Morocco is undoubtedly a mix of languages, religions, cultures, modern sensibilities and ancient traditions. The country conjures up images of tagine and mint tea, pungent spice stalls and labyrinthine medinas as well as minarets and date plantations. That explains why notable figures such as Winston Churchill, Jack Kerouac, and Jimi Hendrix were drawn to this alluring North African nation. Today, the country continues to pique interests of curious minds.
Rainbows of color, urban orchestra of sounds and spice-market characterize Morocco. The country can be overwhelming for first time visitors.
In the 15 or so years I’ve been exploring morocco, the mint tea is what has been grounding me to the country. I’ve visited the country as a leader of a tour group (my friends), as a student backpacker, and with my parents. I never seem to get bored of the traditional pouring and re-pouring from the silver teapots. The iridescent leaves feature an impossible sweetness that could be cloying any other place in the world. I honestly believe that there’s plenty to discover about Morocco.
Whether you’re a first time or regular visitor, here’s an effective guide that I think will be handy at exploring the country to the latter. Actually, this guide, coupled with a vacation itinerary template I discovered online was quite helpful in ensuring my trip was stress free. Read on …
Money & Costs
Dirham (MAD) is the Moroccan currency. 1 USD is equivalent to 9.33 MAD. If you are a card kind of person like myself, ATMS are widely spread across different locations. Most top-end restaurants and midrange hotels accept credit cards.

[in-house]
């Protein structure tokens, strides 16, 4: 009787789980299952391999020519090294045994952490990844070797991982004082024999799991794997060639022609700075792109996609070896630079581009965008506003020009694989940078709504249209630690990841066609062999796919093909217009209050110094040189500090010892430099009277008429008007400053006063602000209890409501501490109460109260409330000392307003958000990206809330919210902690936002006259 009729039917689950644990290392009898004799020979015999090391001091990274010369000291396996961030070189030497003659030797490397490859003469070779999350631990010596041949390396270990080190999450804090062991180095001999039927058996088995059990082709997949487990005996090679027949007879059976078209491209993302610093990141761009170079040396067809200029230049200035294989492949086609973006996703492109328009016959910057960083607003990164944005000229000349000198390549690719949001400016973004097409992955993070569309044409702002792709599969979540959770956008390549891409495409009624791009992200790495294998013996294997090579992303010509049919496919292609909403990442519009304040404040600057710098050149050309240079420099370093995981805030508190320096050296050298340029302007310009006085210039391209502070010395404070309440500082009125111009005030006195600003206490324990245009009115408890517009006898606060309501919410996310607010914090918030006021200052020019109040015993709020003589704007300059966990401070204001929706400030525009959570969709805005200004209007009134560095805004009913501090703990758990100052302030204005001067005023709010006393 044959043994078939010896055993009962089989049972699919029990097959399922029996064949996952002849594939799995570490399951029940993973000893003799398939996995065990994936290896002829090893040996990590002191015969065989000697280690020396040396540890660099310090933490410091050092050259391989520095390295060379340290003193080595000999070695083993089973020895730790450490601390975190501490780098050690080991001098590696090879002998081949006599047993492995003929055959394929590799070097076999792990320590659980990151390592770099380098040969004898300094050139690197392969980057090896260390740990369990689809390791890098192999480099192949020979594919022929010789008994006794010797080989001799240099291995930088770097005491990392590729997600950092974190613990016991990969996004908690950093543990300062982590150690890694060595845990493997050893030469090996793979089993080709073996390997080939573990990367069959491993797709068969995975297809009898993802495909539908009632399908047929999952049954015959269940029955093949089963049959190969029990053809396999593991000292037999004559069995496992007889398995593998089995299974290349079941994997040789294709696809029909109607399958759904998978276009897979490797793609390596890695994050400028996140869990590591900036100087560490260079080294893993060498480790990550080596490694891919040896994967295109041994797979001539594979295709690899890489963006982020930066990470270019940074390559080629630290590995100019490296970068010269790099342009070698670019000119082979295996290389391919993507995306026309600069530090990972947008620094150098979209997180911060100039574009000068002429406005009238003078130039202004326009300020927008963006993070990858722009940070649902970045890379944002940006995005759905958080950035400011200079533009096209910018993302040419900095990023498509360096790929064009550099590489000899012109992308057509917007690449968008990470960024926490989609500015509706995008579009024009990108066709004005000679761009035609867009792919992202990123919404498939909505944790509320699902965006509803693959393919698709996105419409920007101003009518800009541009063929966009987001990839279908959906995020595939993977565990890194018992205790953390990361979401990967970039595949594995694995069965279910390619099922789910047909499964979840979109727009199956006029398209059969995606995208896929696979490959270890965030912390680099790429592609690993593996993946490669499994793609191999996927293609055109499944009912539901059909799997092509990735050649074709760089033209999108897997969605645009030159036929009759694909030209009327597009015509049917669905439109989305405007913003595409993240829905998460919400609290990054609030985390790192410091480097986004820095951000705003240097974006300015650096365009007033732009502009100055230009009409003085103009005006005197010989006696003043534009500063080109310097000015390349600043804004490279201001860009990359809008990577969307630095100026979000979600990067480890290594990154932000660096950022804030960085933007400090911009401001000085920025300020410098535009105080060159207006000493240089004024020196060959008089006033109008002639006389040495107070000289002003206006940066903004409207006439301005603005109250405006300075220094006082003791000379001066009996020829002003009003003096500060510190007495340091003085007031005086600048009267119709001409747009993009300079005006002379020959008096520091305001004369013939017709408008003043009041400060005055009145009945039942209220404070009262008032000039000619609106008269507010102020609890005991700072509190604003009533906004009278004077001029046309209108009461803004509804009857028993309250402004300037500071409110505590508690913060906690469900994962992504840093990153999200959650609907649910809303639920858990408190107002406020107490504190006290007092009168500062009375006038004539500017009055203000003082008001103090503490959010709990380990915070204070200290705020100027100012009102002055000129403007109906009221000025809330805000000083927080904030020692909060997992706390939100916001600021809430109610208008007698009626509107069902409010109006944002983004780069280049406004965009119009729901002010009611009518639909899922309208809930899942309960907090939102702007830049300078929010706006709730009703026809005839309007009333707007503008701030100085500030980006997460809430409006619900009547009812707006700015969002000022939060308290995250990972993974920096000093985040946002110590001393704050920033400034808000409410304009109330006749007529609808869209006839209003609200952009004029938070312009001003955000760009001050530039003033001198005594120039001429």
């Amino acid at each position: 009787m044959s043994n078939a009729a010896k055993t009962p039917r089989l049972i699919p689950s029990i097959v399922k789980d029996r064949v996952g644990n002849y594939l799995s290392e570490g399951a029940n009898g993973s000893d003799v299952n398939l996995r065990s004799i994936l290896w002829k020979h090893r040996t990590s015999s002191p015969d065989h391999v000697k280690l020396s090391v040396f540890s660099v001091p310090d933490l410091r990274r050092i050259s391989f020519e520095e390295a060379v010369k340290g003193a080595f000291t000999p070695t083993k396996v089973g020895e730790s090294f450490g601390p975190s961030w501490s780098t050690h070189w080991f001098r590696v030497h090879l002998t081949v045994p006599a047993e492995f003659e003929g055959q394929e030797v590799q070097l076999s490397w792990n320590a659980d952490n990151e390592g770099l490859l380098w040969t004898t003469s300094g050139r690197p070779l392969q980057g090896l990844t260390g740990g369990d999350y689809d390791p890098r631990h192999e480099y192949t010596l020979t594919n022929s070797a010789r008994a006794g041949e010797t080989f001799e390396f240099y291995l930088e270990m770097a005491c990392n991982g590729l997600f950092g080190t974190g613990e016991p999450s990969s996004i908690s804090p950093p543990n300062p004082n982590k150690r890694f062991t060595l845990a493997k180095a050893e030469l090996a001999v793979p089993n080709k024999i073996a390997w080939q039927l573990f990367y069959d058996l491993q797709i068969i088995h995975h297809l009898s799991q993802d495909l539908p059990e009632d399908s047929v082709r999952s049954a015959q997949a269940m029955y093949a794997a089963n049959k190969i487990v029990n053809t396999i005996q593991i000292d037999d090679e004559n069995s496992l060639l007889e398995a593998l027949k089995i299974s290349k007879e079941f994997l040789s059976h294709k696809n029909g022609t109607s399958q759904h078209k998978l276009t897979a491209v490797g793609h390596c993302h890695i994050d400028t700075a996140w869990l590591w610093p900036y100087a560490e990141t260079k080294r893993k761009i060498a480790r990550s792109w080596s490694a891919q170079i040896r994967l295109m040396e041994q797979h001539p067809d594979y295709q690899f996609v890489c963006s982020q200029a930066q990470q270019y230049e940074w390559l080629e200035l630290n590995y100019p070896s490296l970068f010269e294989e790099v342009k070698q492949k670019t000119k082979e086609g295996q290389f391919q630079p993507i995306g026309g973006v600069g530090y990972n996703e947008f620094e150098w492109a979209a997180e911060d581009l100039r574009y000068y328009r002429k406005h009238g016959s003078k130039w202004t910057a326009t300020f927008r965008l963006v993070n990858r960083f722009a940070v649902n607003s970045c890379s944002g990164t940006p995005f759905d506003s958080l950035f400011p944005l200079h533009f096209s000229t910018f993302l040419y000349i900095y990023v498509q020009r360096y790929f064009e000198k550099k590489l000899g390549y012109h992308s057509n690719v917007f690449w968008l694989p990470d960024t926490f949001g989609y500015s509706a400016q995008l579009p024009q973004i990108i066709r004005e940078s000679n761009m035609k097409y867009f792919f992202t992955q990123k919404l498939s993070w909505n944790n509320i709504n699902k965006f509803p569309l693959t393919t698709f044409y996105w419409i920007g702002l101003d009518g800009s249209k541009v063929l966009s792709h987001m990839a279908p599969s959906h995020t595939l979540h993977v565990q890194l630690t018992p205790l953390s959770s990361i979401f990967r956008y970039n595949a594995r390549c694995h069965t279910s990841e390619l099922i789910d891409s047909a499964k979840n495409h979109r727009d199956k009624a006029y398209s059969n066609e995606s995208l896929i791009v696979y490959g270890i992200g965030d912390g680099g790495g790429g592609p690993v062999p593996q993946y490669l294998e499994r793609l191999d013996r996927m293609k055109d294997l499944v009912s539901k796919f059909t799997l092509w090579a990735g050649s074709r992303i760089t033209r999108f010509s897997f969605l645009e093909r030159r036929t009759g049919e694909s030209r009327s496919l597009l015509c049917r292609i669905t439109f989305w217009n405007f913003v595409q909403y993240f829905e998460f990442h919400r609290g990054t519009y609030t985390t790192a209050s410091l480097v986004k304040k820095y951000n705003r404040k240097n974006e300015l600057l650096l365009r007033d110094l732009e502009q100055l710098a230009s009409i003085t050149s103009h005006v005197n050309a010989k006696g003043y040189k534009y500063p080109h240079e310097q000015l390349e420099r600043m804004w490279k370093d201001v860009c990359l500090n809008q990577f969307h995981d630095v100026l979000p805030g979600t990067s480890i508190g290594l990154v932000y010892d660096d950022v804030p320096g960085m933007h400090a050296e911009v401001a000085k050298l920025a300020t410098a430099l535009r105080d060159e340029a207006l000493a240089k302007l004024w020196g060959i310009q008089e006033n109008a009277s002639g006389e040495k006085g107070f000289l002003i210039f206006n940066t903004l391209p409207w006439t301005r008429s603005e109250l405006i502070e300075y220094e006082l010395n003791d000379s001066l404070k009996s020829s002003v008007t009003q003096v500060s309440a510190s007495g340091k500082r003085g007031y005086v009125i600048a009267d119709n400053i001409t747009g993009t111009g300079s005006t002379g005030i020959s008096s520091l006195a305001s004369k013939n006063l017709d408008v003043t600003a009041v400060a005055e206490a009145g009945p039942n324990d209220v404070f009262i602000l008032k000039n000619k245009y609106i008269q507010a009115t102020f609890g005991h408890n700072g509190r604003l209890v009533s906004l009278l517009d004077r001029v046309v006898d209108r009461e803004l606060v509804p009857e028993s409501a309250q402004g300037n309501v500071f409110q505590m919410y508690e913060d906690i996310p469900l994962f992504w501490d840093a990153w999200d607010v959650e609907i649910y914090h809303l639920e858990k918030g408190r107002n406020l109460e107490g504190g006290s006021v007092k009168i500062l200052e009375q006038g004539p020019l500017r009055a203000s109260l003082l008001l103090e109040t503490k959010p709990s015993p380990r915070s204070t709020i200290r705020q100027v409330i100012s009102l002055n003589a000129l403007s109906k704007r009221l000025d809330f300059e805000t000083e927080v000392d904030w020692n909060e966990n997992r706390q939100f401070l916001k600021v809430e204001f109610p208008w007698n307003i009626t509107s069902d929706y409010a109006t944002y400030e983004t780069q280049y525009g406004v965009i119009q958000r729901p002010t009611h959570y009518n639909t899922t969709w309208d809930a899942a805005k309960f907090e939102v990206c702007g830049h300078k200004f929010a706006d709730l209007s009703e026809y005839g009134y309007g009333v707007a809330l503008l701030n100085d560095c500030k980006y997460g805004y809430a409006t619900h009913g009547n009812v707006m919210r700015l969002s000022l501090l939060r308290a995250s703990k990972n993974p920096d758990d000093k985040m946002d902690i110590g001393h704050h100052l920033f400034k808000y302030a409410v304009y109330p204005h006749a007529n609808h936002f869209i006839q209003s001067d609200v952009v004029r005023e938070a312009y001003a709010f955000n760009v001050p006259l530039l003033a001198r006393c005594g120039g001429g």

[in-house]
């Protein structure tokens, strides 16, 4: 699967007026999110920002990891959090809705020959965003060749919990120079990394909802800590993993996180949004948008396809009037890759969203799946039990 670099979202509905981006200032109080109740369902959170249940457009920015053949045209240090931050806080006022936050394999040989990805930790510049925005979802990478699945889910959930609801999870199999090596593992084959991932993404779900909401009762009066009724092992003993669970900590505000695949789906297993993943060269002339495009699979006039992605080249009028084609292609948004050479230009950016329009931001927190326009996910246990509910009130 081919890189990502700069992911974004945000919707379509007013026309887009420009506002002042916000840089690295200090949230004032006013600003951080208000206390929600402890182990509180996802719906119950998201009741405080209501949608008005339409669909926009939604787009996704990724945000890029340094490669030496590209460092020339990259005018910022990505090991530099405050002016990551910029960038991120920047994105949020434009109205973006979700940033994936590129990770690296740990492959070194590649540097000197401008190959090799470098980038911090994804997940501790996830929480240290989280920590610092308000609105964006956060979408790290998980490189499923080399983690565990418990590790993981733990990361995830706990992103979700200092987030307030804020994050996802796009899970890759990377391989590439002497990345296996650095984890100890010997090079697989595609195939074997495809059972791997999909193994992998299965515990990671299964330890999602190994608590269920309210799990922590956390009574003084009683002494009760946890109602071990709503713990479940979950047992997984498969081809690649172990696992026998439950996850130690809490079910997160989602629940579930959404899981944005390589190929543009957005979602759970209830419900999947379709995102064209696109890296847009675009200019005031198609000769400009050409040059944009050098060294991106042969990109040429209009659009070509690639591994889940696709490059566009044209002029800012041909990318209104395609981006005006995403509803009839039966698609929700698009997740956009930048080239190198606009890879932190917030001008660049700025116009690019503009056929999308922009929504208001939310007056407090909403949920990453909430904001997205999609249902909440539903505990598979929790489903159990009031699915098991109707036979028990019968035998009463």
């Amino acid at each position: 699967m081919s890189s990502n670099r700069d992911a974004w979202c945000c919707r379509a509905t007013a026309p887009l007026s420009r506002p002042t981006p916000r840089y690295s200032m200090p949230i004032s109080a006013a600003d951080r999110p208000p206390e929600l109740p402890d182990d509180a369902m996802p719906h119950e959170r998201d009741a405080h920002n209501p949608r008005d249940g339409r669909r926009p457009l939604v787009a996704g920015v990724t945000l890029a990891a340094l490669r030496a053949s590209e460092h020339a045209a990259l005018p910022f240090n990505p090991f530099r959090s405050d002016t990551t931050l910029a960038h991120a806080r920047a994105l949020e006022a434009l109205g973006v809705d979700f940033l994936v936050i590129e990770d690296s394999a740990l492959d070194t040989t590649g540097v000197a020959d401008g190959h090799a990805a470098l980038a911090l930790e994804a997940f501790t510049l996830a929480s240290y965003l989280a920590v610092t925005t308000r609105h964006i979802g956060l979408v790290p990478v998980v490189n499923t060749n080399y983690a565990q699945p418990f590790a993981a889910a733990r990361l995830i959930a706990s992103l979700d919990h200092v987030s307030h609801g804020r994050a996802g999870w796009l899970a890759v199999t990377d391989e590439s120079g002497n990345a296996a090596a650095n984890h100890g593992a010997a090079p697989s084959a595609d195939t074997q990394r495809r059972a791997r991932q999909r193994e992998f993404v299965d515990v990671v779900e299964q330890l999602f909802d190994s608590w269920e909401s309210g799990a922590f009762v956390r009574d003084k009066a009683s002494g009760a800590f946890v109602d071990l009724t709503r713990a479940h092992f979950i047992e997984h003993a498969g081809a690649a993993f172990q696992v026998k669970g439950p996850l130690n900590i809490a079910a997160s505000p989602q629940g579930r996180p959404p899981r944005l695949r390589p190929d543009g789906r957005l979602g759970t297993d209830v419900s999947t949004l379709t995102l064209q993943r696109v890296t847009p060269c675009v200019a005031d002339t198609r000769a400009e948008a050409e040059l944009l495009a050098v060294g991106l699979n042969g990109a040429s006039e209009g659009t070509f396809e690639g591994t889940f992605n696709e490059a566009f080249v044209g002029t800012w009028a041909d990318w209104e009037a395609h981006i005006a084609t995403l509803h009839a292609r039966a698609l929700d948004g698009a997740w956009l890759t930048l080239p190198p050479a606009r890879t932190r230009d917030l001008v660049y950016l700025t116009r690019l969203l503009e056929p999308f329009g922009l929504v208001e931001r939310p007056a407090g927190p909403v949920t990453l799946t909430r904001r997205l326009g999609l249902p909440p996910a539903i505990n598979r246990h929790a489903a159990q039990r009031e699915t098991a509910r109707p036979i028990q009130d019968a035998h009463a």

During my visits, I usually spend around 60 – 100 USD. However, for your case, it can be lower or higher depending on your lifestyle while in the country.
One of the money saving tip that has always been handy during my visits is eating from the street stalls. Secondly, I negotiate my cab fare. To save money during my trip in the country, I avoid faux guides. Is it advisable to drink while exploring Morocco? I don’t think so! Many residents frown upon drinking. That means that alcohol is scarce and thus tends to be overpriced. Take it from someone who has visited the country many times; avoid drinking since it’s expensive. It’ll not only help you save money but will also align you closer to the local norms.
When it comes to accommodation, averagely, dorm rooms are between 80-100 MAD each night in major cities such as Fez and Marrakesh. On the outskirts, accommodation costs are about 50 MAD. Budget hotels start at around 150 MAD each night for double rooms. In Fez and Marrakesh, accommodation tends to be pricier since they’re the main cities.
What about food costs? I love this country because eating is pocket friendly. For instance, a pot of my favorite mint tea goes for around 8-10 MAD. For about 35 MAD, you can take local food such as vegetable dish, meat, and tagine. Other dishes such as pizza and sandwiches range between 30-50 MAD. If you’re into Western restaurants and more expensive touristy, you’re looking at spending around 150 MAD.